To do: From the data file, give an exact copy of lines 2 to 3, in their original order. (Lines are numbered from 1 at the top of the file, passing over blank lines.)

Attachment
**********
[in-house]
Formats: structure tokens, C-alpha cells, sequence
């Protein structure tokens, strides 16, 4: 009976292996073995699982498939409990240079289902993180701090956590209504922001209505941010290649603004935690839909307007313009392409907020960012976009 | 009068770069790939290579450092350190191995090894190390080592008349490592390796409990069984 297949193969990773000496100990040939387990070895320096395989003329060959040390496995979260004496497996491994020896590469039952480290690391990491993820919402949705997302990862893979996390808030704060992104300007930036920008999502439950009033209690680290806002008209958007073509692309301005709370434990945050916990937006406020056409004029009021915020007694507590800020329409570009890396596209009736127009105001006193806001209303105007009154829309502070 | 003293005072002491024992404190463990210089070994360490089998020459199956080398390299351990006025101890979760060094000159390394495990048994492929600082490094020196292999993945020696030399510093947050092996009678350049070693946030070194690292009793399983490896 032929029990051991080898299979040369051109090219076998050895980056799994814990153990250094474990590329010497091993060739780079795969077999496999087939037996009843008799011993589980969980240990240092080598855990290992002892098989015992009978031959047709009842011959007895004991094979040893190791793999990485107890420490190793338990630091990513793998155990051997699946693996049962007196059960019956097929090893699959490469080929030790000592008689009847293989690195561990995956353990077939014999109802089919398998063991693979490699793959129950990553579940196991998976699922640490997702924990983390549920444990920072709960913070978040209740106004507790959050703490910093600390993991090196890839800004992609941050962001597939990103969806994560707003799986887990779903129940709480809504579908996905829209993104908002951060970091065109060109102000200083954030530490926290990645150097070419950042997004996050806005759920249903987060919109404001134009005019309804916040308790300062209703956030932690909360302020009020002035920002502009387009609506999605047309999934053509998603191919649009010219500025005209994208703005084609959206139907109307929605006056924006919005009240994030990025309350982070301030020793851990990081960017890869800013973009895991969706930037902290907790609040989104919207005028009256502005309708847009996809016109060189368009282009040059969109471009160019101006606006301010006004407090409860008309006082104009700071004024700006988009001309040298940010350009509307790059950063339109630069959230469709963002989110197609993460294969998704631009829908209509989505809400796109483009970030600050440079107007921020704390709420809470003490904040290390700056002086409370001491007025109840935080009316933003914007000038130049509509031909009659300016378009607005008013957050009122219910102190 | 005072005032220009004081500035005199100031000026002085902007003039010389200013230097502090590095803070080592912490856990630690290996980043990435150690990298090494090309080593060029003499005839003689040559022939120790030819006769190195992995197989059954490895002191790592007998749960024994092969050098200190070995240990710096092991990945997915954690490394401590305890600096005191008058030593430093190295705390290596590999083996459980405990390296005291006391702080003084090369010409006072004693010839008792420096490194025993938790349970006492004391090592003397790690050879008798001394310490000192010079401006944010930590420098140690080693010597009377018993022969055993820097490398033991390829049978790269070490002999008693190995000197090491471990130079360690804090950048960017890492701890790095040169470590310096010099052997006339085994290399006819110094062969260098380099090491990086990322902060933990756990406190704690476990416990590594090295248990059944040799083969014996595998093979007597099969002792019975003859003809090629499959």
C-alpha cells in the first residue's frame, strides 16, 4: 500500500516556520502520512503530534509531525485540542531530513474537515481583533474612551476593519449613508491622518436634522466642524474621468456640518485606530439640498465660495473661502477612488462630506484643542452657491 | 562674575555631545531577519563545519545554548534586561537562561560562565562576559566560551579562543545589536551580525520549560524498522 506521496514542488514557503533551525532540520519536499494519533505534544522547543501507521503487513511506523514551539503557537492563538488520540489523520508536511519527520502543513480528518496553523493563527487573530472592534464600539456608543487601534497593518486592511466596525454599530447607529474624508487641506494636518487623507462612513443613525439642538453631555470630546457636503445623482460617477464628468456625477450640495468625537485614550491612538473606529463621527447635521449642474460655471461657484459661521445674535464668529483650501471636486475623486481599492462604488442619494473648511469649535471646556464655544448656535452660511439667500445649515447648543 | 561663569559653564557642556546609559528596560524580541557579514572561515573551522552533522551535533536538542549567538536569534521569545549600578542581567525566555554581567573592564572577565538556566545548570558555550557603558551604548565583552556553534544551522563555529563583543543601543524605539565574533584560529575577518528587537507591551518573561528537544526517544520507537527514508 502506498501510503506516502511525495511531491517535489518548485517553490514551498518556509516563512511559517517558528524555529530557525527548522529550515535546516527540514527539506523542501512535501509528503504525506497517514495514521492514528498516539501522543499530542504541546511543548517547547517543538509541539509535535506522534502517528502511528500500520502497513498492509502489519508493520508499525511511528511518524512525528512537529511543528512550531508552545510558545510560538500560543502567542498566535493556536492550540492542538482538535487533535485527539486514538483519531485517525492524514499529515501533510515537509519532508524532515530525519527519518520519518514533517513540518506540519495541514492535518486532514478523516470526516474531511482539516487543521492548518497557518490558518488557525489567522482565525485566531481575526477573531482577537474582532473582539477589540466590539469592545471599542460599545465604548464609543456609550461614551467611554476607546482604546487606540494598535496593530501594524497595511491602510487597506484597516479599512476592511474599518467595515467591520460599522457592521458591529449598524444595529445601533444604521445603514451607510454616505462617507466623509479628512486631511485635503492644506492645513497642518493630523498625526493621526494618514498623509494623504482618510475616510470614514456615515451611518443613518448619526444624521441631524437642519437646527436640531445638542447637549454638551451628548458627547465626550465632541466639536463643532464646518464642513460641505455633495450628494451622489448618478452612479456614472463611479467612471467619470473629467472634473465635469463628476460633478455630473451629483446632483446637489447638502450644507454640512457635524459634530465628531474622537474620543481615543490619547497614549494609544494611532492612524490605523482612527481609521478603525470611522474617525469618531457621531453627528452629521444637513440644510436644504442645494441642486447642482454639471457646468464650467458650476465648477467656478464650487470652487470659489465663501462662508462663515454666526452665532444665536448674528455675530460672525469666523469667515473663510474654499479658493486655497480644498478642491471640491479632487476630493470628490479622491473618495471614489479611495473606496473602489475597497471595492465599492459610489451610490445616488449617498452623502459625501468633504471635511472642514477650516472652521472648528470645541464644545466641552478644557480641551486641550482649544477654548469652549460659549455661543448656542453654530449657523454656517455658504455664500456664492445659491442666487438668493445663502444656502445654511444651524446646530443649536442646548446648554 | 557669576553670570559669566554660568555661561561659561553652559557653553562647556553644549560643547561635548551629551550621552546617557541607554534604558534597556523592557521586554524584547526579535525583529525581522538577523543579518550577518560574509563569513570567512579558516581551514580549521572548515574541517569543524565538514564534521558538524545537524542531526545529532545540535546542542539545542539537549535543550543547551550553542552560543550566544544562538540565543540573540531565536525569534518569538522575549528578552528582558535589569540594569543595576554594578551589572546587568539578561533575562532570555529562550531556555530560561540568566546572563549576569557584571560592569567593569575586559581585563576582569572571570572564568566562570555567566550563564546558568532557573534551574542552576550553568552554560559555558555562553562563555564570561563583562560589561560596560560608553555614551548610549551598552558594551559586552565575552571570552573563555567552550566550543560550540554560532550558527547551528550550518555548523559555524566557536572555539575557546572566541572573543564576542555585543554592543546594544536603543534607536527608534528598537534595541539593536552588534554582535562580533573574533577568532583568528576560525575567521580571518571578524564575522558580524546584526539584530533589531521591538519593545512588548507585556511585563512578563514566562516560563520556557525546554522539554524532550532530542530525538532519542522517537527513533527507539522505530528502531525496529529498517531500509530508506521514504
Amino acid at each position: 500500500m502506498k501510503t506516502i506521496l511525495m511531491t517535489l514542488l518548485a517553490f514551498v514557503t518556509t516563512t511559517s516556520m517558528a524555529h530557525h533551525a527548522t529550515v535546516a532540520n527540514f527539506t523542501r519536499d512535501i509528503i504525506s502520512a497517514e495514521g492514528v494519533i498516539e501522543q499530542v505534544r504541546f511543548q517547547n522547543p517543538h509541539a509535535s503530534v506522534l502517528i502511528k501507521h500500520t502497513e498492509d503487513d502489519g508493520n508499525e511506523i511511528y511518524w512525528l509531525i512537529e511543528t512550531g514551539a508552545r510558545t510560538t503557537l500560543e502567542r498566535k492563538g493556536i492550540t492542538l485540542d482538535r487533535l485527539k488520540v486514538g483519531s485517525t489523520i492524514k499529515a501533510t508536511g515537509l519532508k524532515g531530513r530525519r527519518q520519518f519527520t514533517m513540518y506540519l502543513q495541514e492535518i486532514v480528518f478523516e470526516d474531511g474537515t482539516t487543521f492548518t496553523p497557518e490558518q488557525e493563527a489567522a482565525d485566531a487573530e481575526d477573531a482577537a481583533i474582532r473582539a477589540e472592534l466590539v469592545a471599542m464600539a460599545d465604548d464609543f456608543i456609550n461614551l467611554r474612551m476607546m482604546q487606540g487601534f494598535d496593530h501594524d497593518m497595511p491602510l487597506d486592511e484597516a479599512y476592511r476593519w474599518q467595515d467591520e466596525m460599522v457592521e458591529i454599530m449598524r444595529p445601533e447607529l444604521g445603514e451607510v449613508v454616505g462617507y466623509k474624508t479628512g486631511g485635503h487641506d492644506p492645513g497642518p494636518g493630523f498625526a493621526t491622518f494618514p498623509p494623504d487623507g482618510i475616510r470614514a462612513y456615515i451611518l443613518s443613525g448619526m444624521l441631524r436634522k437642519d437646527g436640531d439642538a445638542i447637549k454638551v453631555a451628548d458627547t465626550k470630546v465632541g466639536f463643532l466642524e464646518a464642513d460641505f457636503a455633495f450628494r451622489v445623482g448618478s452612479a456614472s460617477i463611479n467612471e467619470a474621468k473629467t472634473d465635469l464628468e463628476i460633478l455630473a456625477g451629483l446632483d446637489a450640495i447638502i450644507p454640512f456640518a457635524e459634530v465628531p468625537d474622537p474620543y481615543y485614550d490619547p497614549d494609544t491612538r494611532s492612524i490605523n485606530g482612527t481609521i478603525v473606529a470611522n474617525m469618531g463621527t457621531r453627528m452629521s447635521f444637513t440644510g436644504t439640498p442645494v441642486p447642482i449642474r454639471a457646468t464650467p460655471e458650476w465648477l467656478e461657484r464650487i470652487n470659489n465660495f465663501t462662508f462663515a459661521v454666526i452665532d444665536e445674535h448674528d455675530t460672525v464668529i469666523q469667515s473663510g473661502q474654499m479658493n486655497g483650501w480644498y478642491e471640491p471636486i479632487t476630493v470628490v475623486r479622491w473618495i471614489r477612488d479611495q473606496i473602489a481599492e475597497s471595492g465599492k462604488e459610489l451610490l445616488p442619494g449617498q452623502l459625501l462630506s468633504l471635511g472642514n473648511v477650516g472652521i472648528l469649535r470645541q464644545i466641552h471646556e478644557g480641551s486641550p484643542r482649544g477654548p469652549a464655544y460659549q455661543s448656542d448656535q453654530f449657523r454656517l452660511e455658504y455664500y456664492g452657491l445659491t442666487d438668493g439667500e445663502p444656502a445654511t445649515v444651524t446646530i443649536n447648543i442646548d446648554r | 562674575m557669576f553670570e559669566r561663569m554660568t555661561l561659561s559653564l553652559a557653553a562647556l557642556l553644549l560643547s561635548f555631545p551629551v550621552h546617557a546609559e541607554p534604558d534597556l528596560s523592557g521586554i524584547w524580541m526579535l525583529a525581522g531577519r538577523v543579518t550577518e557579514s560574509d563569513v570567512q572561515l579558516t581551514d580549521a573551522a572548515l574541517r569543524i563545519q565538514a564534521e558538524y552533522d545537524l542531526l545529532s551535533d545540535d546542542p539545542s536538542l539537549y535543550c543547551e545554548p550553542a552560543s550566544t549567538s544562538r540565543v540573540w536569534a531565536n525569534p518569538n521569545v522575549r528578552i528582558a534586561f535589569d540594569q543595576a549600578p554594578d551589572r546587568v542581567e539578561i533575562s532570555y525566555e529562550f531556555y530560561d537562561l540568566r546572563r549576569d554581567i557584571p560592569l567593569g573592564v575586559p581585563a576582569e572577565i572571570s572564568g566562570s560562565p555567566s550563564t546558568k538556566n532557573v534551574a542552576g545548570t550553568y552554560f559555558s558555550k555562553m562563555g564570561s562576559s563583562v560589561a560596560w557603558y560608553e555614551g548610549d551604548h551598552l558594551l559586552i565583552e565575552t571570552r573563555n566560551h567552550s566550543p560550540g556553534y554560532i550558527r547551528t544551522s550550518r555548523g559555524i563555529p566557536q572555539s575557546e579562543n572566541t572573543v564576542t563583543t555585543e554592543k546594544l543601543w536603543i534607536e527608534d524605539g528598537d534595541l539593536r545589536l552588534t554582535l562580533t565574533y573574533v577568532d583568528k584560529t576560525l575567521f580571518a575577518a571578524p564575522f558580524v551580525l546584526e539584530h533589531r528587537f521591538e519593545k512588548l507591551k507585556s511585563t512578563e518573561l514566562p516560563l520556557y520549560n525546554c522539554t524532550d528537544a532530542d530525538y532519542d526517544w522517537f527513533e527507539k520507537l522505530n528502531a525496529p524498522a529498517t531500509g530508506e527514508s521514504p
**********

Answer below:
Formats: structure tokens, C-alpha cells, sequence
């Protein structure tokens, strides 16, 4: 009976292996073995699982498939409990240079289902993180701090956590209504922001209505941010290649603004935690839909307007313009392409907020960012976009 | 009068770069790939290579450092350190191995090894190390080592008349490592390796409990069984 297949193969990773000496100990040939387990070895320096395989003329060959040390496995979260004496497996491994020896590469039952480290690391990491993820919402949705997302990862893979996390808030704060992104300007930036920008999502439950009033209690680290806002008209958007073509692309301005709370434990945050916990937006406020056409004029009021915020007694507590800020329409570009890396596209009736127009105001006193806001209303105007009154829309502070 | 003293005072002491024992404190463990210089070994360490089998020459199956080398390299351990006025101890979760060094000159390394495990048994492929600082490094020196292999993945020696030399510093947050092996009678350049070693946030070194690292009793399983490896 032929029990051991080898299979040369051109090219076998050895980056799994814990153990250094474990590329010497091993060739780079795969077999496999087939037996009843008799011993589980969980240990240092080598855990290992002892098989015992009978031959047709009842011959007895004991094979040893190791793999990485107890420490190793338990630091990513793998155990051997699946693996049962007196059960019956097929090893699959490469080929030790000592008689009847293989690195561990995956353990077939014999109802089919398998063991693979490699793959129950990553579940196991998976699922640490997702924990983390549920444990920072709960913070978040209740106004507790959050703490910093600390993991090196890839800004992609941050962001597939990103969806994560707003799986887990779903129940709480809504579908996905829209993104908002951060970091065109060109102000200083954030530490926290990645150097070419950042997004996050806005759920249903987060919109404001134009005019309804916040308790300062209703956030932690909360302020009020002035920002502009387009609506999605047309999934053509998603191919649009010219500025005209994208703005084609959206139907109307929605006056924006919005009240994030990025309350982070301030020793851990990081960017890869800013973009895991969706930037902290907790609040989104919207005028009256502005309708847009996809016109060189368009282009040059969109471009160019101006606006301010006004407090409860008309006082104009700071004024700006988009001309040298940010350009509307790059950063339109630069959230469709963002989110197609993460294969998704631009829908209509989505809400796109483009970030600050440079107007921020704390709420809470003490904040290390700056002086409370001491007025109840935080009316933003914007000038130049509509031909009659300016378009607005008013957050009122219910102190 | 005072005032220009004081500035005199100031000026002085902007003039010389200013230097502090590095803070080592912490856990630690290996980043990435150690990298090494090309080593060029003499005839003689040559022939120790030819006769190195992995197989059954490895002191790592007998749960024994092969050098200190070995240990710096092991990945997915954690490394401590305890600096005191008058030593430093190295705390290596590999083996459980405990390296005291006391702080003084090369010409006072004693010839008792420096490194025993938790349970006492004391090592003397790690050879008798001394310490000192010079401006944010930590420098140690080693010597009377018993022969055993820097490398033991390829049978790269070490002999008693190995000197090491471990130079360690804090950048960017890492701890790095040169470590310096010099052997006339085994290399006819110094062969260098380099090491990086990322902060933990756990406190704690476990416990590594090295248990059944040799083969014996595998093979007597099969002792019975003859003809090629499959």